Inside is just as peaceful and traditional as outside - a little bit dim and furnished with pale green walls, light wood, flowery pictures and a separate tatami area. It was almost packed, mostly with businessy-looking men talking over noodles, but there was a small two-person table by the window and I took it. Fortunately this window looks out onto the small, sheltered garden, a heavily manicured landscape of rocks, moss and Japanese dwarf maples.

An interesting point emerged right away - there's no separate lunch menu (which is in line with the Japanese custom of 'no quantity discounts' - if one item costs Y100, why on earth would MORE of that item cost LESS per piece?!). You could see this as a good or bad thing; since there was no menu board outside as there is at so many places, I had abandoned thoughts of pricing before I stepped in. That's not to say it's expensive; it's OK for a quality soba restaurant. The positive way to look at it is that you can have whatever you want - the gentleman next to me was snacking on a plate of grilled leeks in anticipation of his main course, while the table opposite ordered a side dish of roast chicken with their noodles. In a town where every place has a pictorially or sampled-based outside menu with limited options at lunch time, this feels very much like 'dinner dining', adding to the relative elegance.

Seemingly at the same time, my neighbor and I raised our hands to order. We both ordered the same thing - ten zaru. This was the best-looking cold noodle option on the menu since summer is a season when the best delicacies are absent (the menu lists the treats from other seasons, just to tease you when they're not there). Sunaba's zaru soba is made from the inner core of buckwheat kernels (polished, I imagine, in much the same was as rice is polished before making higher-grade sake) ground very fine and produced with special techniques. [At this point I should interject that their English menu is truly excellent - it has explanations of soba, its history, proper eating, their specialty products and the menu, all in flawless and elegant English.] The zaru is a pale gold color and is soft and smooth on the way down (Y550 by itself).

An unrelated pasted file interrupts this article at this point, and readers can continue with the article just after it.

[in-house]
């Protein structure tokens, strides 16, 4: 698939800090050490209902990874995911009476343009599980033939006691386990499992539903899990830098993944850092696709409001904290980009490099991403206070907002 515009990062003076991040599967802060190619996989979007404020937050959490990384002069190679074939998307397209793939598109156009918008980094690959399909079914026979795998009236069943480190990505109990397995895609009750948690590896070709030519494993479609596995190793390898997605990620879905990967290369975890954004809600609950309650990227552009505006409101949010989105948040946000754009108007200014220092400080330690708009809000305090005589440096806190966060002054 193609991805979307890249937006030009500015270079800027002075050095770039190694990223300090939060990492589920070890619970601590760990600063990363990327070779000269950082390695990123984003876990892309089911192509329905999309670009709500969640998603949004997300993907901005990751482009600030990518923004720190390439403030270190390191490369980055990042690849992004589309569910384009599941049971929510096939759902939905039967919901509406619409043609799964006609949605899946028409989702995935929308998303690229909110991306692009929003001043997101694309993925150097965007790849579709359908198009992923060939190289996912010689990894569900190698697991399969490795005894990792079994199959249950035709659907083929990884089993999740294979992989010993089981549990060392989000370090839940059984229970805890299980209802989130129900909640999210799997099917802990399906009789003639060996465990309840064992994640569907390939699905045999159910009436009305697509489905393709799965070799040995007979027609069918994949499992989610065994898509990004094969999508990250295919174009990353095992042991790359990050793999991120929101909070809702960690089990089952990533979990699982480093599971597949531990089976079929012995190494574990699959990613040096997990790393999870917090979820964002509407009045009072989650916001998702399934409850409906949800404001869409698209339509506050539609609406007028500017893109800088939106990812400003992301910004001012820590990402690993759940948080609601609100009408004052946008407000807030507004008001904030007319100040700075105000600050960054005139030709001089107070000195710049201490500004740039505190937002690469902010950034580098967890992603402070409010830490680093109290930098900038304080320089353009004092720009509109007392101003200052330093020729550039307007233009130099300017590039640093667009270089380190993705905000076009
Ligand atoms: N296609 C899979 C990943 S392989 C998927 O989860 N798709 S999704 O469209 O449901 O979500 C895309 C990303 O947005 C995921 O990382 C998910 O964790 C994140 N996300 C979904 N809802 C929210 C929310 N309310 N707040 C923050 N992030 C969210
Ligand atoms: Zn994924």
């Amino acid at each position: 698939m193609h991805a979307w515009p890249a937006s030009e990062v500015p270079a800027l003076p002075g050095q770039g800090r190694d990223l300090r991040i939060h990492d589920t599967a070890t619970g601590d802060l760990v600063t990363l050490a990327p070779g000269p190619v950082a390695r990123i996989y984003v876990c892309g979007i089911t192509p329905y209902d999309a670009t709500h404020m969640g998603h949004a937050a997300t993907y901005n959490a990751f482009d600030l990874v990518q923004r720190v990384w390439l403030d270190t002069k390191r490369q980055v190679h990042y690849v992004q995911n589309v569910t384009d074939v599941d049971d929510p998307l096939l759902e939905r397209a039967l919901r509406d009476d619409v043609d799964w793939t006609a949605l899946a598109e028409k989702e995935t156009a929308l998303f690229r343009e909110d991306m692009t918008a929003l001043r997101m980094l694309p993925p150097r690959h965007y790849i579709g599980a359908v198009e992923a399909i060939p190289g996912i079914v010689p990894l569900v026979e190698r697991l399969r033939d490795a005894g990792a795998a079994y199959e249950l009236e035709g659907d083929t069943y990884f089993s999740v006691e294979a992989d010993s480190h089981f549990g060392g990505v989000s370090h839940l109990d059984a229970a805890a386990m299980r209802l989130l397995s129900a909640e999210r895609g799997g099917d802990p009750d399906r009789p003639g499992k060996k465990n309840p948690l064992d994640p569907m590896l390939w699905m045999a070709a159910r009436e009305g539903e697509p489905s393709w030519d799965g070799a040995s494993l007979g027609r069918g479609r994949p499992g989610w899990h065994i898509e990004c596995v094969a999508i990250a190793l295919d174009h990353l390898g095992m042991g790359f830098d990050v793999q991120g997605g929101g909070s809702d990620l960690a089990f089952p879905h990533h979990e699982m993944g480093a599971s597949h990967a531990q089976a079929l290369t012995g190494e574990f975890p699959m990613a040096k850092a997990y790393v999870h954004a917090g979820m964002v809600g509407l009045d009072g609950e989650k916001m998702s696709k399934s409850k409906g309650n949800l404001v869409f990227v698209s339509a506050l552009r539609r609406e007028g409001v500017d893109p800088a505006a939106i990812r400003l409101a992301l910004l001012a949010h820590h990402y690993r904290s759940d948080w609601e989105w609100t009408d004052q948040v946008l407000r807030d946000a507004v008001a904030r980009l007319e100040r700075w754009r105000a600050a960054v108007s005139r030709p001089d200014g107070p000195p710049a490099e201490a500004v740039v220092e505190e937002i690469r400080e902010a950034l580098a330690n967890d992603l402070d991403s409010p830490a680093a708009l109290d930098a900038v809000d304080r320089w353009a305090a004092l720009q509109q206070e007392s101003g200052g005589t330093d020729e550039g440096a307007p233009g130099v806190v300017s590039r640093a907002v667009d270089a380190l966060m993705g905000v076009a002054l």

We had both gotten the 'ten' version; this adds Y1000 to the price and only a small bowl to the tray but is almost worth it. The tenpura in this case is a classic kakiage, a chunky deep-fried biscuit of shrimp and bay scallops. It's patently obvious that they fry in pure sesame oil, as one is supposed to (and which drives up the cost dramatically), and the quality of the shrimp, scallops and indeed the frying was outstanding. The soup was a real treat, with a deep, complex flavor that was hard to pinpoint.

But it was all a little skimpy, especially for something so enjoyable. I finished the noodles and tempura, then looked around and wondered what to do. Then I really noticed my neighbor for the first time. His woven straw hat sat opposite him on the chair, accompanied by the green and white-striped jacket of his summer seersucker suit. As I continued contemplating my course, he put down his newspaper, burped loudly, called the waitress "Hey, sister!" and ordered another round of noodles. Aha. The done thing.

Sunaba's mori soba (Y500) is more traditional - whole buckwheat, a coarser grind, the usual gray color, and cold dipping sauce. In this case the special onions and sweet wild wasabi that they supply as accompaniments really shone. I almost felt bad about putting the grated wasabi in the sauce; it was easily juicy and mellow enough to eat raw. These noodles had excellent flavor and were cooked to tooth-resistant perfection.

Unfortunately that plate was quickly gone too, as was my lunch hour, and I hurried out the door with a quick bow and a healthy exchange of funds.

Don't worry, I'm not going to start writing like this all the time.

Tuesday, July 28, 2009

Kappabashi 4: Buy a Japanese Knife

Or: How to Buy a Japanese Knife In Tokyo's Kappabashi Kitchen-ware Street.

1. Go to Kappabashi.
2. Go to Kama-Asa. It's on the west side of the street, just before the halfway mark at Kappabashi crossing (there's no sign other than the one on the traffic light). If you come the fun way, walking from Sensoji, you want to turn left just before you get to the temple proper, then keep walking, across the big street with all the restaurants, and through the small streets with not much, until you get to Kappbashi. You'll probably be on the street with Union and the other knife stores. Resist. Turn left on the Kappabashi street and start looking for Kama-Asa on the right.
3. Buy a knife. Watch out in particular for the different grades of steel, but mainly whether you want (rustable) carbon or stainless. Nice guys, great service, some English.